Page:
In this crowd only banks are held in greater suspicion than governments. If you think of your bank as nothing more than a dull place to stash money, you have probably never spent much time with crypto evangelists. These institutions stand accused of profiteering, money laundering and keeping tabs on how people spend, which is just the kind of information the government is collecting — in order to track your carbon footprint.
That, at least, is the hunch of a young Italian at the Ruar meet-up, a guy in a smart blue sweater who could pass for a first-year management consultant. He did not want his name in this story, part of a broader ethos of remaining as invisible as possible. He described a future in which governments fine citizens for contributing to climate change, and said there’s no better way to keep tabs on that than through what those citizens spend, something only banks know.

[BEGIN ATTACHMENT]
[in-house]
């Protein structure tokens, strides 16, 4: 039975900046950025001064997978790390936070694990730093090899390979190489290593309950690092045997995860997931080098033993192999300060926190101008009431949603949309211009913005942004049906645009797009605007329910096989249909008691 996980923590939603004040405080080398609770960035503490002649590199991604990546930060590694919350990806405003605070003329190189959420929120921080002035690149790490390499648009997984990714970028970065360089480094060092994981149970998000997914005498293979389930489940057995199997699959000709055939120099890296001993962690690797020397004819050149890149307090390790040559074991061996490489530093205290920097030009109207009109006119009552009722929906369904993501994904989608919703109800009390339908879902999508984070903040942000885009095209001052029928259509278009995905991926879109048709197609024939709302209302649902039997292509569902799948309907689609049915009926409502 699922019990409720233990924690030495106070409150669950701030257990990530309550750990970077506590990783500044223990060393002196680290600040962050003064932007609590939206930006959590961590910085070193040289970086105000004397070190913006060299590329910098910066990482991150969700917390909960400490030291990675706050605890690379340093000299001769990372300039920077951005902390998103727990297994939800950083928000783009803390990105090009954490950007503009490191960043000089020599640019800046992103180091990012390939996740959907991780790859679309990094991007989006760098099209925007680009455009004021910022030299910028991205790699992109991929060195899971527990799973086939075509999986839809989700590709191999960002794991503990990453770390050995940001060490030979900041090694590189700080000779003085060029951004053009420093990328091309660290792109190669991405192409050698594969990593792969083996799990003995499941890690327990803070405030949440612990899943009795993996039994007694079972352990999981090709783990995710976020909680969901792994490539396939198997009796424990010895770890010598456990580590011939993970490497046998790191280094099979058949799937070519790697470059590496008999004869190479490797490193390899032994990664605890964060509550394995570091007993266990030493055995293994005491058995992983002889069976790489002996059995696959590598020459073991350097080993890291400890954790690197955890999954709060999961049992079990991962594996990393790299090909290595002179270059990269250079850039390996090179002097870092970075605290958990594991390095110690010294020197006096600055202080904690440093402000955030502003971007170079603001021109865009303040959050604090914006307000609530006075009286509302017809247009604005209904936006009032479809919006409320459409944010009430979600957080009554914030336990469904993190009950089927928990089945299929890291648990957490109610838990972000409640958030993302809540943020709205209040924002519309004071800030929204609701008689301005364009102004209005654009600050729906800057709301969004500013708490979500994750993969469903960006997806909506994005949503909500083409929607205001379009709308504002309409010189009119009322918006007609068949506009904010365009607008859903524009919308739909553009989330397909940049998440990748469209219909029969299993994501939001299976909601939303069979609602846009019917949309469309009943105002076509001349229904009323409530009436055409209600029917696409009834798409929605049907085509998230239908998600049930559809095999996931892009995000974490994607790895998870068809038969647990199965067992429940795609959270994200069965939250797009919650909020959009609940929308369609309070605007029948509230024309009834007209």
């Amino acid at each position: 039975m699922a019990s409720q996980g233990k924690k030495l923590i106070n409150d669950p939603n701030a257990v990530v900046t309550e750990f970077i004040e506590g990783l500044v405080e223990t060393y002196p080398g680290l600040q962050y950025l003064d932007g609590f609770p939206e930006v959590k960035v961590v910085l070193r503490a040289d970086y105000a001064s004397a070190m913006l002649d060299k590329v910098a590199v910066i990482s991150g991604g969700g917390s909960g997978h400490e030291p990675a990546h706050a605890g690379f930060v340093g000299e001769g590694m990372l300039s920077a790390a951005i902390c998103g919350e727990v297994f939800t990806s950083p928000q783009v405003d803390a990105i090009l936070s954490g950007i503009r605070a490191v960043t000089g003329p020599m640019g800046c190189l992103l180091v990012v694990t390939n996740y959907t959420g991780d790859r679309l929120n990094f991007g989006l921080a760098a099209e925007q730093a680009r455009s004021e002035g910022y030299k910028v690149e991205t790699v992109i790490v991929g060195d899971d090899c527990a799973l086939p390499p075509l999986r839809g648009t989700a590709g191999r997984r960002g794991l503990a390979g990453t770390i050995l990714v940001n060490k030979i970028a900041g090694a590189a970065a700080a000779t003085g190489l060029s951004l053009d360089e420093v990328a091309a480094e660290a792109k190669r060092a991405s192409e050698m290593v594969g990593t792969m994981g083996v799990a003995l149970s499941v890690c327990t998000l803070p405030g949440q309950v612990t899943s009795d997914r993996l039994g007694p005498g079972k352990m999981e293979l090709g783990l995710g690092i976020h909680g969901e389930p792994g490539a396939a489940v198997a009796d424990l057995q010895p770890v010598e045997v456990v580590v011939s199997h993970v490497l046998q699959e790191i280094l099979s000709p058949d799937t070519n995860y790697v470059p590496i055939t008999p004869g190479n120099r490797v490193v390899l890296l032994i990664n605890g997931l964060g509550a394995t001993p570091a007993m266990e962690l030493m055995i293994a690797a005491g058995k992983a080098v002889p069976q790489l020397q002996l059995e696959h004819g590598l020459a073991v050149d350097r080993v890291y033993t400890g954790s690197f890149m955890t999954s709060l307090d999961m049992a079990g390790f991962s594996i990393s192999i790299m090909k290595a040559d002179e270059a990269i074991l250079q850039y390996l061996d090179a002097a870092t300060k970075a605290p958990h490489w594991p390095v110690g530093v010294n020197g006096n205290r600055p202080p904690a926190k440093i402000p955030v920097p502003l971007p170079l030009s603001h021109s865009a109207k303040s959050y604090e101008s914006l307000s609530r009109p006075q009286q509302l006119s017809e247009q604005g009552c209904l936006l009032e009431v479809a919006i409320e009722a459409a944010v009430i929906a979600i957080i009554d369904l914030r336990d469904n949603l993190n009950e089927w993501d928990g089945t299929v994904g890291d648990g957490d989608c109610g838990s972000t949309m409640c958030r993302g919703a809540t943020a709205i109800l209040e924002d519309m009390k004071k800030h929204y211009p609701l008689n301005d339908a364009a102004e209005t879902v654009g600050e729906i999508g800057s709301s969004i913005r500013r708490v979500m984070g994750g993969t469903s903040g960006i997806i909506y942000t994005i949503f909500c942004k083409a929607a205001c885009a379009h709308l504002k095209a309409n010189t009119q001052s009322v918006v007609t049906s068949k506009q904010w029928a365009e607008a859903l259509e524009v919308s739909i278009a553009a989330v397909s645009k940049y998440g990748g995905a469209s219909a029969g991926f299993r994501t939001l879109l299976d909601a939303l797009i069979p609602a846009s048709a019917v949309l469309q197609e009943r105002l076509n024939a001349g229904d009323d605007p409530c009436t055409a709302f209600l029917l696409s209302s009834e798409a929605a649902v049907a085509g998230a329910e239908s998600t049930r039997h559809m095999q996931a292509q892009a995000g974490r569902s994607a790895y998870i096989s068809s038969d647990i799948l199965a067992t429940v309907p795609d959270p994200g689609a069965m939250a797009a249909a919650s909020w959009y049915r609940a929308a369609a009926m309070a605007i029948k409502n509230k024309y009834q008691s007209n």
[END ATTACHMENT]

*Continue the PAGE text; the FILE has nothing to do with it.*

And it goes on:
For years, there’s been talk about the separation of church and state, he explained. Crypto will hasten the separation of money and state.
While crypto’s supporters focus on wildly ambitious goals in an imagined future, critics point to debacles that happen all the time. Like the theft of $3 billion worth of crypto last year, as estimated by Chainanalysis. Then there is the discomfiting reality that crypto streamlines life for criminals — human traffickers, drug dealers, ransomware extractors, mobsters and the government of North Korea, which employs hackers who steal crypto all day, every day.
“Terrible things happen in crypto pretty regularly and yet the crypto faithful are very good at separating them from their perceived ideal of crypto,” said Molly White, who runs Web3 Is Going Just Great, a website that chronicles crypto’s tribulations. “If something goes poorly, it’s always some other factor, like poor implementation. Which makes it easy to hold on to your ideological position.”